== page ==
Pauling’s growing reputation led in the spring of 1929 to the offer of a full professorship
at Harvard, which Pauling then used to advance himself at Caltech. The Caltech executive
council quickly countered the Harvard offer by promoting Pauling to associate professor
(after only two years as an assistant professor), awarding him substantial pay raises
over the coming two years, support for a laboratory assistant, two more graduate students,
and travel money for a European trip.
But Harvard remained serious. There was talk of building new courses in crystal structure
and chemical physics around Pauling, even creating a new department devoted to the
young researcher's brand of what was now being called "quantum chemistry."
So Pauling visited, arriving in Cambridge for a week in early May 1929. He was treated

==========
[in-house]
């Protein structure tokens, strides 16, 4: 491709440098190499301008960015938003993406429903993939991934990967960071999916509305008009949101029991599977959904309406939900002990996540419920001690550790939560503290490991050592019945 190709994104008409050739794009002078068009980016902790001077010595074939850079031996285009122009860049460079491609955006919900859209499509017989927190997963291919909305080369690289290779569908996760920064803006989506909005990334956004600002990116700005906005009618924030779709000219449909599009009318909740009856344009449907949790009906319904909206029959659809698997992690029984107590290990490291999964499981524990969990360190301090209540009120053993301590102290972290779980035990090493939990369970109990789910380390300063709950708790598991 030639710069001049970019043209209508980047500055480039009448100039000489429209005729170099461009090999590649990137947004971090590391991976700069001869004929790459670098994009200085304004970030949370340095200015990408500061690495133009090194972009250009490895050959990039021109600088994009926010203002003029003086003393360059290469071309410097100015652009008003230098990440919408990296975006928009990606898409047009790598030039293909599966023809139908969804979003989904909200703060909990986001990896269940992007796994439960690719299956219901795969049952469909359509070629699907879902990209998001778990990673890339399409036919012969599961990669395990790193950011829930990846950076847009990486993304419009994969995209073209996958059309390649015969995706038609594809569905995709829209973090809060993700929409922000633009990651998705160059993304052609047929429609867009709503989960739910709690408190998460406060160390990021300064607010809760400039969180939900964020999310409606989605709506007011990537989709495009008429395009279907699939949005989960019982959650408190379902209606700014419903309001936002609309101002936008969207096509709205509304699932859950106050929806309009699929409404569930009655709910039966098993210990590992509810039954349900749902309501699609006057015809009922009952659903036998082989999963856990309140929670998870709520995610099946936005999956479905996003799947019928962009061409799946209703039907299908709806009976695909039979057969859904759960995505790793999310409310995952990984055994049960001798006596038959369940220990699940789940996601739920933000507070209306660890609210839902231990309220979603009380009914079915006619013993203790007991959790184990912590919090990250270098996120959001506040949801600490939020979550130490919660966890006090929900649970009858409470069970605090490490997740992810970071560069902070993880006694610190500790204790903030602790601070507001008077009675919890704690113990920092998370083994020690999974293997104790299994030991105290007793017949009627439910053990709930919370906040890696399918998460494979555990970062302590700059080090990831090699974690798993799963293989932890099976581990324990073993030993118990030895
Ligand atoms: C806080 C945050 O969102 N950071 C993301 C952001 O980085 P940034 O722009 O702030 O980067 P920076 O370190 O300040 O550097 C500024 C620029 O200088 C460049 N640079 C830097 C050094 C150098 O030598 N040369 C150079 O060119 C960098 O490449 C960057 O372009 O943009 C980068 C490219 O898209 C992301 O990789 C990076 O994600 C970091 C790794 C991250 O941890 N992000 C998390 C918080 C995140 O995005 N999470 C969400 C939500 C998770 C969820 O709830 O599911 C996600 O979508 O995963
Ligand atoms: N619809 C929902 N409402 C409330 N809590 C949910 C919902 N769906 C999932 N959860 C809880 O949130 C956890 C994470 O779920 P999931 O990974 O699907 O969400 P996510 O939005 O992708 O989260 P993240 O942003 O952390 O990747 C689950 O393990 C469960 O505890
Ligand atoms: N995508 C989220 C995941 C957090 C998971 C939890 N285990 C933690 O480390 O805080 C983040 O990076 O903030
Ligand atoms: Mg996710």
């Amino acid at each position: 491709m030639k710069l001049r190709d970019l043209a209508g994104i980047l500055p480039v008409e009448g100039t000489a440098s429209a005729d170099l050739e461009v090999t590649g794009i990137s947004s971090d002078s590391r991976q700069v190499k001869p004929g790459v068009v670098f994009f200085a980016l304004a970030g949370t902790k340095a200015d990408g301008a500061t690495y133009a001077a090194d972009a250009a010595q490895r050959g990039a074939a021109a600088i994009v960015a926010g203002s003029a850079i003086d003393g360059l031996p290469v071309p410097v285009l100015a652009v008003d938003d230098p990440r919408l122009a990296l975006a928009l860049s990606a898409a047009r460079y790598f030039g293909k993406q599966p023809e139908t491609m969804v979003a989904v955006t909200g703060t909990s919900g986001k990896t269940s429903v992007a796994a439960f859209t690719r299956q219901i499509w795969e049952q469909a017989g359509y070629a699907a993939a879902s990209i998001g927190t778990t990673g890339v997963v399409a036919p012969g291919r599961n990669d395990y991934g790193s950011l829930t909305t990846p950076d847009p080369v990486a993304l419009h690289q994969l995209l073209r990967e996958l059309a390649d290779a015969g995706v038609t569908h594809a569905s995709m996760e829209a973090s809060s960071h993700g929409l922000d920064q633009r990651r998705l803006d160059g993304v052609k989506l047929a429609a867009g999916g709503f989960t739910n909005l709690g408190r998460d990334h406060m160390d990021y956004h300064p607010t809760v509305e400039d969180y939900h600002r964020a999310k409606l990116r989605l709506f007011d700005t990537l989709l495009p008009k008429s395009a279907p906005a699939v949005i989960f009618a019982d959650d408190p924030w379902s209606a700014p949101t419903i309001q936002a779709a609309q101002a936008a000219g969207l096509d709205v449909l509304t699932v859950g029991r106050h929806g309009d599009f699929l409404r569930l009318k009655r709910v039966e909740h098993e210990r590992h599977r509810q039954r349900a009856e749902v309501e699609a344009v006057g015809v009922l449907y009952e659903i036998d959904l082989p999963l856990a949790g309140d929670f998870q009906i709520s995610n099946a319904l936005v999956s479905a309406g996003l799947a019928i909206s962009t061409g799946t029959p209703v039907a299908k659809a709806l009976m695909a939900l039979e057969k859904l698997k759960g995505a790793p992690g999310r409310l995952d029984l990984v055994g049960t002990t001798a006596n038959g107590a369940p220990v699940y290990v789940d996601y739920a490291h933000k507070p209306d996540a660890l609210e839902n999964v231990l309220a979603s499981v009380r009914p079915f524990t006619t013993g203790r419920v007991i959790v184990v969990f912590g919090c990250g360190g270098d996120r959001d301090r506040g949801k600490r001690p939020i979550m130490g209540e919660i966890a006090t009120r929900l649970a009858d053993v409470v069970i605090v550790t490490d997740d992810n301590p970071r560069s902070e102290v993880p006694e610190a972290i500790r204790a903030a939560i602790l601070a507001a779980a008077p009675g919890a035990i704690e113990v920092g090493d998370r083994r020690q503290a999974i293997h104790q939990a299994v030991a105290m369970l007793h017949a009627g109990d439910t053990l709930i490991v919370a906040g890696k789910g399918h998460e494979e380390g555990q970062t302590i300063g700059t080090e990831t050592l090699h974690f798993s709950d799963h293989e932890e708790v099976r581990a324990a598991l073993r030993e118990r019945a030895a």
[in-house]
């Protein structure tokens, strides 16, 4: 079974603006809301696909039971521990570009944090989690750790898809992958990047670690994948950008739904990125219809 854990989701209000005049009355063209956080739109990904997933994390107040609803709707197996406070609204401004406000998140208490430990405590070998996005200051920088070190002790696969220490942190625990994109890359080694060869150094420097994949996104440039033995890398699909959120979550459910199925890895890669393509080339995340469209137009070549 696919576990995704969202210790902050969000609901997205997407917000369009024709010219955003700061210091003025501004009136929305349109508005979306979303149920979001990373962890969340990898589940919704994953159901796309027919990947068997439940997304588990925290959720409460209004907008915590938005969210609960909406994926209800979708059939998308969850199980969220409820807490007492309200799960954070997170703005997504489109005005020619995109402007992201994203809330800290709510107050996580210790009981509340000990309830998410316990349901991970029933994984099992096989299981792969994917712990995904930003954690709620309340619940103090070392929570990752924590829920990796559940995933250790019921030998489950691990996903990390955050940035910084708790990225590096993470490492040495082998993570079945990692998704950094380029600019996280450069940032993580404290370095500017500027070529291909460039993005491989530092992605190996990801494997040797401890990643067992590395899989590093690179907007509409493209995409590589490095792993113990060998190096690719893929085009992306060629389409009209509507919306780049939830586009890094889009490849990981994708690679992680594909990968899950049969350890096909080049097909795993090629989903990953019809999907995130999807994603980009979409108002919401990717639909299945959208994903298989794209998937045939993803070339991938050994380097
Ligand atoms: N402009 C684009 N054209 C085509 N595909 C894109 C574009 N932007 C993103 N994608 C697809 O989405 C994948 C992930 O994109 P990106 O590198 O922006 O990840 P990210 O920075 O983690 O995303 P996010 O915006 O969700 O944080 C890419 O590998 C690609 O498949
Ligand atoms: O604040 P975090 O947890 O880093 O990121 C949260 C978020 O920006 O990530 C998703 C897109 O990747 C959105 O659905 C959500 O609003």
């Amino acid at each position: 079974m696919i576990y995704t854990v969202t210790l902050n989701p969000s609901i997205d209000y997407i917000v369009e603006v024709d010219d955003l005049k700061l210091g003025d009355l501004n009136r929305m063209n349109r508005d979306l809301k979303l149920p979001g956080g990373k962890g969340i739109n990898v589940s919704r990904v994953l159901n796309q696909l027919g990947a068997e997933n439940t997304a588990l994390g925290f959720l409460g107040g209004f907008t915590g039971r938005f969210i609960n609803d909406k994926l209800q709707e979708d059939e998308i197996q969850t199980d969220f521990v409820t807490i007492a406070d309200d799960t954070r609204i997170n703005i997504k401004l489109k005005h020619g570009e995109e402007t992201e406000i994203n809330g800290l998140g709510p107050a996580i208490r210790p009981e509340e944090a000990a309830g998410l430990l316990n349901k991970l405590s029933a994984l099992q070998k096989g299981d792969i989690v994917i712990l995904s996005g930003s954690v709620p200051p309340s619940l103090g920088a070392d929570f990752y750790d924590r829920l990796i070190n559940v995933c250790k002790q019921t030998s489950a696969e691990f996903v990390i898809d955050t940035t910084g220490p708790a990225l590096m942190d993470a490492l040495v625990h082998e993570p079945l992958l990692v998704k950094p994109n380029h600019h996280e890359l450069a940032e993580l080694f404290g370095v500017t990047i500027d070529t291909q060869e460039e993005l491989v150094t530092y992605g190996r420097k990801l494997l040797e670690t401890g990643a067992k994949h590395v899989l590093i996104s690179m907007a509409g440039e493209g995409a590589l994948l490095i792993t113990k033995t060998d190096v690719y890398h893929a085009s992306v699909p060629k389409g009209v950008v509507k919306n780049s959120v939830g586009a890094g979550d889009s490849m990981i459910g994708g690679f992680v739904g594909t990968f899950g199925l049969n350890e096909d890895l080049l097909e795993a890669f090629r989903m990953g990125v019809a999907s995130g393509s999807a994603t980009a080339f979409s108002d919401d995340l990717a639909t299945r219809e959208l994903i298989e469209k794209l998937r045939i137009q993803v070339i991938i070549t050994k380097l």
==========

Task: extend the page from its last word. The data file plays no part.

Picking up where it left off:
royally, staying in the home of organic chemist James Bryant Conant (who was soon to become president of Harvard), touring the new chemical laboratories,
presenting seminars, and attending receptions. He was twenty-eight years old and flattered
by the attention, but he also found things-some big, some little-he did not like.
Whereas Caltech was becoming famous for allowing researchers a free hand to develop
their own unique approaches to science, at Harvard, Pauling found, subdisciplines
such as organic chemistry and physical chemistry had ossified into separate fiefdoms.
There was a sense of backbiting and politicking and a hoarding of talent he did not
like. A product of the egalitarian American West, Pauling also received his first
taste of eastern class snobbery. "Here was a society where there were a lot of important
people who were important just because of birth. They had money and stature not based
on their own abilities," he remembered. "I thought I would be a sort of second-class
citizen at Harvard."